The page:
This boot is already annoying and I have to take it on and off every time I drive.  This is going to be a long and disappointing four weeks.  It kind of doesn’t feel like I really have to do this.  I’m reminded the moment I take my boot off and walk around and it starts to hurt again.  I guess this is for real.  Maybe next time I won’t take it for granted that I’m healthy enough to run.  I think that has to be the silver lining here… right?

cleveland, my hometown

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I’ve found myself inspired to write about my “hometown”: Cleveland.

The truth is that I’m from a town closer to Akron but after going away to college in another well-known Ohio town, “Cleveland” became the learned response to the question “where are you from?”  (Until LeBron, no one really knew of Akron so the chances of anyone knowing a suburb of a suburb of a suburb of Akron was highly unlikely.)  So I’ve been saying “Cleveland” to answer “where are you from?” for ages even though my real hometown is about 45 minutes away.

I’m in Ohio this week visiting my family for my usual summer trip and it seems like every time I’m here, I appreciate it just a bit more.  When I lived here prior to making Iowa my home, I kept my radius a bit tight.  I didn’t venture far from the fanciness of Beachwood where all the shopping is, University Heights where the Whole Foods is, and the east side where my sister lived.  As it turns out, Cleveland is really cool when you know where to go and I wasn’t going to the right places.  It took moving away and stalking the city from afar to really figure out what made Cleveland tick.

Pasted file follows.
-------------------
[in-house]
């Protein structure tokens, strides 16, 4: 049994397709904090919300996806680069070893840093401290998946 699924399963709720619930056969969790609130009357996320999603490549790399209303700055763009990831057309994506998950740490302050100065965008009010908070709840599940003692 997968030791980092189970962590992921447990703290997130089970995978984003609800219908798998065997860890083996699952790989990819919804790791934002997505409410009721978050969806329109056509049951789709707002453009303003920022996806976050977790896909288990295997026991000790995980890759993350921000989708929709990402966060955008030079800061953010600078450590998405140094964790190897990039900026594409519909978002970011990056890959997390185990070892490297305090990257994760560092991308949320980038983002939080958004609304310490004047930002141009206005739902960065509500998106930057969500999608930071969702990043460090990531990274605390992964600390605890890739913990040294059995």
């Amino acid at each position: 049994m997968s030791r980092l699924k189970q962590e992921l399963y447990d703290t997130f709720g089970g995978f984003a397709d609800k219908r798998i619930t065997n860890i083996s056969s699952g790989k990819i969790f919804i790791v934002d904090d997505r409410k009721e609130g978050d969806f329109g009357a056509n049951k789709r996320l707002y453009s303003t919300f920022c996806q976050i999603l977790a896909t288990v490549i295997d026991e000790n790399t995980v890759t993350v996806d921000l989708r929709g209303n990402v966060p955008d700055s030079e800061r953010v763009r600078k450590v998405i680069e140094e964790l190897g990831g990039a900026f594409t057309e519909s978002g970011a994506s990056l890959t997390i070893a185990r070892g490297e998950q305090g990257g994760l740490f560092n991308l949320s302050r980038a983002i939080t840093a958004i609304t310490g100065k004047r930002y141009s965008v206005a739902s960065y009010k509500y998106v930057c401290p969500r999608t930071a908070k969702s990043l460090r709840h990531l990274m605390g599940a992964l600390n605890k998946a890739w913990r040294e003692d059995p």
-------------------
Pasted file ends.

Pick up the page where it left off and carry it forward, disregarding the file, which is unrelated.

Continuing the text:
I’m continually amazed at how much this city has changed.  Even in the three short years since I’ve been gone.  There’s such a sense of community and the local movement has really taken root here.  It’s exhibited by the restaurants all along W 25th St that pride themselves on dishes made from locally sourced ingredients.  And with the West Side Market around the corner, how could they not feel inspired?  The food scene here could rival almost any big city.

(A few highlights: The Greenhouse Tavern, Townhall, Bier Market, Bar Cento, L’Albatros, The Black Pig and I’m dying to try The Butcher and the Brewer.)

Beyond the food, though, this city is a crafter’s dream.  It’s like an Etsy beyond the internets with vendors lining some of the coolest streets for things like Hingetown, and Cleveland Flea.  This city has really become an artist’s community and really celebrates their creatives.

The city stretches far and wide – you have your outskirts communities like Rocky River and Avon and Westlake – and there are so many more people, places and things beyond just my scope.  I’ve written about CLE in the past; sometimes in good and not-so-good context and I’m happy to embrace this place I call home.